Their pro-Chilean demonstration did the Americans no good. The royalists were convinced that Cochrane could only have carried off the Esmeralda with some form of help from the British and Americans. Spanish historians think the same today, and a recent study still maintains that ‘the contribution of the cited frigates (Hyperion and Macedonian) which were anchored within the chains securing the port was to provide intelligence, avoid raising the alarm, rescue patriot seamen who got into difficulties, and raise recognition lights so they could becopied by thecaptors of Esmeralda in order to confuse our ships and shore batteries.’As a result, Captain Downes, who was ashore at the time, was forced toseek refuge inthe Governor’s Palace, while a boat’s crew from theMacedonian landing next day to buy provisions was attacked and murdered by a vengeful mob.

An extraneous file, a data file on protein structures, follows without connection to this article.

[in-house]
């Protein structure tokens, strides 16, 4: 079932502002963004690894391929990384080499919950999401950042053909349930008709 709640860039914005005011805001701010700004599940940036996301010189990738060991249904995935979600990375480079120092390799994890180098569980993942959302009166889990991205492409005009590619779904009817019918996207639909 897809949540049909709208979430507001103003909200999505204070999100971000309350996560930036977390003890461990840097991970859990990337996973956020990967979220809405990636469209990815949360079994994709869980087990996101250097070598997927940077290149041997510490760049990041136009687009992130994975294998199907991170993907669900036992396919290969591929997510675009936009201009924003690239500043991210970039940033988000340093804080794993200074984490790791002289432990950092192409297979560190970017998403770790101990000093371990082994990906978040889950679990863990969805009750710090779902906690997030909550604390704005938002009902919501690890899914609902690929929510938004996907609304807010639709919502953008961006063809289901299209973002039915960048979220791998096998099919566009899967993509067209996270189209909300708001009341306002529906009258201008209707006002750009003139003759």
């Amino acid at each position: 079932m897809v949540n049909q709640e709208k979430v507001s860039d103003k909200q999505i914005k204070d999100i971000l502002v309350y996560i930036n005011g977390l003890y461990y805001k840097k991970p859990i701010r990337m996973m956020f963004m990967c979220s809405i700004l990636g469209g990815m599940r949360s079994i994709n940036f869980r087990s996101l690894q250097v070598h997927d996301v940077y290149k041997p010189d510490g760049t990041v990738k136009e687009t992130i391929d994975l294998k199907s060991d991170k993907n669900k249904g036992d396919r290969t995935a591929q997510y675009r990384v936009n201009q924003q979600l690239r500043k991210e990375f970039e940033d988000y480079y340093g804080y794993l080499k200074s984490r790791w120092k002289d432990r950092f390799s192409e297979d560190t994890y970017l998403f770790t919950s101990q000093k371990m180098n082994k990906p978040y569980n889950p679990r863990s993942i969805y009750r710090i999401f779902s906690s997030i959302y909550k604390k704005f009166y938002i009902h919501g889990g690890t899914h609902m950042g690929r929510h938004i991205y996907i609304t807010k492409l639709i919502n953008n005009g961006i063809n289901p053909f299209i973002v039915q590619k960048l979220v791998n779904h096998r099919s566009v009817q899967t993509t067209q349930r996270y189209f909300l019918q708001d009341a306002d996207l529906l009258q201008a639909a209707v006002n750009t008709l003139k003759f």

The cutting out oftheEsmeralda was one ofLord Cochrane’s finest achievements. Captain Searle called it‘a most brilliant affair … commanded by Lord Cochrane in person, inwhich he carried (Esmeralda) together with a gunboat, from under the batteries and out of the line of defence, and in less than half-an-hour and under sail. This was done so quick and in so masterly a style that I had scarcely time to get out of the line of fire.’6It was also a deadly encounter, with the Chileans losing 11 killed and 31 wounded including Cochrane and Grenfell. Spanish losses were estimated at 56 dead, 70 wounded and 204 prisoners.